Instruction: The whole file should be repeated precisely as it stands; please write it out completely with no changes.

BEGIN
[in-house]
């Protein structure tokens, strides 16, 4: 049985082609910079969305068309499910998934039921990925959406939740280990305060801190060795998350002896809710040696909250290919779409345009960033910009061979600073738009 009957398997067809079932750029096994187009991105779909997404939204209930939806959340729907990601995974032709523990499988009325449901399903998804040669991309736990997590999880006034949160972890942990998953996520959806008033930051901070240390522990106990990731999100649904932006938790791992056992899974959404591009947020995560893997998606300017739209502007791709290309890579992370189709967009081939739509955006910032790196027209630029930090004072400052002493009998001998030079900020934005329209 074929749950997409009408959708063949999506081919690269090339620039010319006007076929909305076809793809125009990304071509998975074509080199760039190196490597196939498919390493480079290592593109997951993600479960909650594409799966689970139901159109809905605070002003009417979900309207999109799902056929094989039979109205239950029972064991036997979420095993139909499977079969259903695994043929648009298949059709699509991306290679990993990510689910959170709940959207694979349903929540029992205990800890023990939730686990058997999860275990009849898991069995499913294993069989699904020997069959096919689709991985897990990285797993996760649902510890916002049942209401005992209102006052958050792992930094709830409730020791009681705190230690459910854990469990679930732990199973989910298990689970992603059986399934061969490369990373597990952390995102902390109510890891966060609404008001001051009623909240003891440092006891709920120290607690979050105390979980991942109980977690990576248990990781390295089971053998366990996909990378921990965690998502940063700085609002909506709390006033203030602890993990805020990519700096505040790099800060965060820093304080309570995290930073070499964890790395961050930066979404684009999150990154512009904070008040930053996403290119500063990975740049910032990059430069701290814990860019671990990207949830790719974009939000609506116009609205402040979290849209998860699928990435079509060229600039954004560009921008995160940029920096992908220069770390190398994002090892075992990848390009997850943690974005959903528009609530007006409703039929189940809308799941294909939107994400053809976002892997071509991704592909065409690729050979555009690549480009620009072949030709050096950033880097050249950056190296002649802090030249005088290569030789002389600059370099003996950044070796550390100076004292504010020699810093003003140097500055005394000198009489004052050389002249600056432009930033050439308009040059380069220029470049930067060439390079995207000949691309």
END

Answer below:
[in-house]
């Protein structure tokens, strides 16, 4: 049985082609910079969305068309499910998934039921990925959406939740280990305060801190060795998350002896809710040696909250290919779409345009960033910009061979600073738009 009957398997067809079932750029096994187009991105779909997404939204209930939806959340729907990601995974032709523990499988009325449901399903998804040669991309736990997590999880006034949160972890942990998953996520959806008033930051901070240390522990106990990731999100649904932006938790791992056992899974959404591009947020995560893997998606300017739209502007791709290309890579992370189709967009081939739509955006910032790196027209630029930090004072400052002493009998001998030079900020934005329209 074929749950997409009408959708063949999506081919690269090339620039010319006007076929909305076809793809125009990304071509998975074509080199760039190196490597196939498919390493480079290592593109997951993600479960909650594409799966689970139901159109809905605070002003009417979900309207999109799902056929094989039979109205239950029972064991036997979420095993139909499977079969259903695994043929648009298949059709699509991306290679990993990510689910959170709940959207694979349903929540029992205990800890023990939730686990058997999860275990009849898991069995499913294993069989699904020997069959096919689709991985897990990285797993996760649902510890916002049942209401005992209102006052958050792992930094709830409730020791009681705190230690459910854990469990679930732990199973989910298990689970992603059986399934061969490369990373597990952390995102902390109510890891966060609404008001001051009623909240003891440092006891709920120290607690979050105390979980991942109980977690990576248990990781390295089971053998366990996909990378921990965690998502940063700085609002909506709390006033203030602890993990805020990519700096505040790099800060965060820093304080309570995290930073070499964890790395961050930066979404684009999150990154512009904070008040930053996403290119500063990975740049910032990059430069701290814990860019671990990207949830790719974009939000609506116009609205402040979290849209998860699928990435079509060229600039954004560009921008995160940029920096992908220069770390190398994002090892075992990848390009997850943690974005959903528009609530007006409703039929189940809308799941294909939107994400053809976002892997071509991704592909065409690729050979555009690549480009620009072949030709050096950033880097050249950056190296002649802090030249005088290569030789002389600059370099003996950044070796550390100076004292504010020699810093003003140097500055005394000198009489004052050389002249600056432009930033050439308009040059380069220029470049930067060439390079995207000949691309």